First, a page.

Academic journal article Mennonite Quarterly Review

Atonement, Violence and the Will of God: A Sympathetic Response to J. Denny Weaver's the Nonviolent Atonement

Academic journal article Mennonite Quarterly Review

Atonement, Violence and the Will of God: A Sympathetic Response to J. Denny Weaver's the Nonviolent Atonement

Article excerpt

Abstract: In the past generation, criticism of "satisfaction" theologies of atonement has grown in intensity, especially among feminist, womanist and black theologians. Mennonite theologian J.

Denny Weaver has recently added his voice to this chorus of criticism, arguing that satisfaction atonement theology "depends on divinely sanctioned violence that follows from the assumption that doing justice means to punish." In its place Weaver proposes a new, nonviolent model of atonement called "narrative Christus Victor," which takes the nonviolence of Jesus as its starting point.

This article sympathetically reviews Weaver's proposal, then seeks to measure it against the witness of the New Testament. It argues that Weaver is correct in rejecting the violent presuppositions of satisfaction atonement, but wrong in concluding that Jesus' violent death was neither willed by God nor essential to the work of salvation.


Exposure to the Anabaptist-Mennonite tradition has been one of the most formative influences on my Christian life. My encounter with Anabaptism began with reading key books by Mennonite authors during my student days in New Zealand in the early 1970s. It developed during my four years of doctoral research in Britain in the early 1980s, when my wife and I were members of the London Mennonite Fellowship. It was deepened further by sabbatical leaves at Mennonite institutions in the United States in the early, and then again in the late, 1990s. And throughout the past 25 years it has been continually enriched by fellowship with Mennonite friends and scholars around the world. (1)

From my contact with the Anabaptist tradition, I have come to believe that a commitment to nonviolence is an essential feature of Christian discipleship. At first I saw a peace commitment largely in connection with questions of war and militarism. It is a commitment to forswear lethal violence because it is incompatible with the worship of a crucified God. But I have since learned that violence is systemic and institutionalized, not just episodic and personal. Violence is arguably the primary social manifestation of sin (cf. Gen 4:1-16, 23-25; 6:11); it is all-pervasive in human experience. It shapes the way we view the world and influences how we exercise moral and theological discernment.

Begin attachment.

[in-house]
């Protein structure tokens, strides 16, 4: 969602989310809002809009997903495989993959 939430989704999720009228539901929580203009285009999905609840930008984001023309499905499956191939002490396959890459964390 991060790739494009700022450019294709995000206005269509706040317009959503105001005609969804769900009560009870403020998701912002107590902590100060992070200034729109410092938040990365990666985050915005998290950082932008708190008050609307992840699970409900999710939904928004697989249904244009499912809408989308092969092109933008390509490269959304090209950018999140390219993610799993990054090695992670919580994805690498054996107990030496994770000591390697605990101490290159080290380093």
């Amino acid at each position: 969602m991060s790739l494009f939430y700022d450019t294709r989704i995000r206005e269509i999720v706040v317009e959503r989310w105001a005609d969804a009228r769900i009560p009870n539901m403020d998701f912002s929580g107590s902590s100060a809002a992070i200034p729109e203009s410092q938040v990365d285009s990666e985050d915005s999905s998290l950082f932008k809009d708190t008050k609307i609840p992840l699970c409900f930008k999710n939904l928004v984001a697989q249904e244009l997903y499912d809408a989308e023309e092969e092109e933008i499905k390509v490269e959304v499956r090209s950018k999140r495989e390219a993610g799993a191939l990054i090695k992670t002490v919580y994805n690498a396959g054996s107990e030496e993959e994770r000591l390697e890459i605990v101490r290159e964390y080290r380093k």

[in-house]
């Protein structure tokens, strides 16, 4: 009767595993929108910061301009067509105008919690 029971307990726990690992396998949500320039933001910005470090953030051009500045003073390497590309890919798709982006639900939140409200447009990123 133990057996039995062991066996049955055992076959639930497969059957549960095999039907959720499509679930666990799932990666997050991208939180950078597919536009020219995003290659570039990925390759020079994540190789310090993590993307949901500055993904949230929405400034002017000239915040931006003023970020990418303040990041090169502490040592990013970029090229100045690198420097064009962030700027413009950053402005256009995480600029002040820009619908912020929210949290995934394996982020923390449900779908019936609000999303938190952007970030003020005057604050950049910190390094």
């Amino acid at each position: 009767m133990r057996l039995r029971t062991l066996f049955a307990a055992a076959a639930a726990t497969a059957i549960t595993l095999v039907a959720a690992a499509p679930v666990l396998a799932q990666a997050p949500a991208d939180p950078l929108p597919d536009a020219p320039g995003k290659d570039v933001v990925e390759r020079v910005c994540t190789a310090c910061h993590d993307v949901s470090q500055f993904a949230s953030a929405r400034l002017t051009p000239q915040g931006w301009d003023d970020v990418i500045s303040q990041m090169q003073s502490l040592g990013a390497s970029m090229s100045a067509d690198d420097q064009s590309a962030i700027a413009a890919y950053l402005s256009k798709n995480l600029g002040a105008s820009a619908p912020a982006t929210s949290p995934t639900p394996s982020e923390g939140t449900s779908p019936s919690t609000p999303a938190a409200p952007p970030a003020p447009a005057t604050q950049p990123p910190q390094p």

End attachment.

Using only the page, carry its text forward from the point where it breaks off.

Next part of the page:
Those who take seriously Jesus' call to nonviolence must learn to read the Bible, do theology and think about God in light of this basic commitment, which is by no means easy. The Bible itself is full of violence, much of it ascribed directly to God. Also, the long history of Christian theological interpretation has been affected by the Church's profound compromise with violence, both in sanctioning the violence of the State and also in authorizing violence in pursuit of its own interests. This compromise has rested upon, and has strongly reinforced, a view of God as a violent and punitive deity who gets his own way--whether in the short term, through crusade or inquisition, or in the long term, through eschatological judgment and everlasting torment--by use of overwhelming coercion.

Such a God is increasingly hard for people to believe in. Many people today prefer atheism or agnosticism or some vague form of pantheism to the violent deity of traditional religion. And who can blame them, especially in these days when violence fueled by religious fundamentalism is on the upsurge around the world. In such circumstances, atheism may be the morally better choice. "When persons take leave of God," Clark Pinnock reminds us, "we need to ask what sort of God did they take leave of?" (2) Surely it is better not to believe in God than to believe in a violent God who bullies, hurts and humiliates people for his own ends. Given that religiously sanctioned violence puts the very existence and character of God in the balance, it is incumbent on Christian believers to think carefully about how our hermeneutics, our theological method and our vision of God have been conditioned more by Christendom's longstanding accommodation to violence than by conformity to the revelation of God we see embodied in Jesus. …

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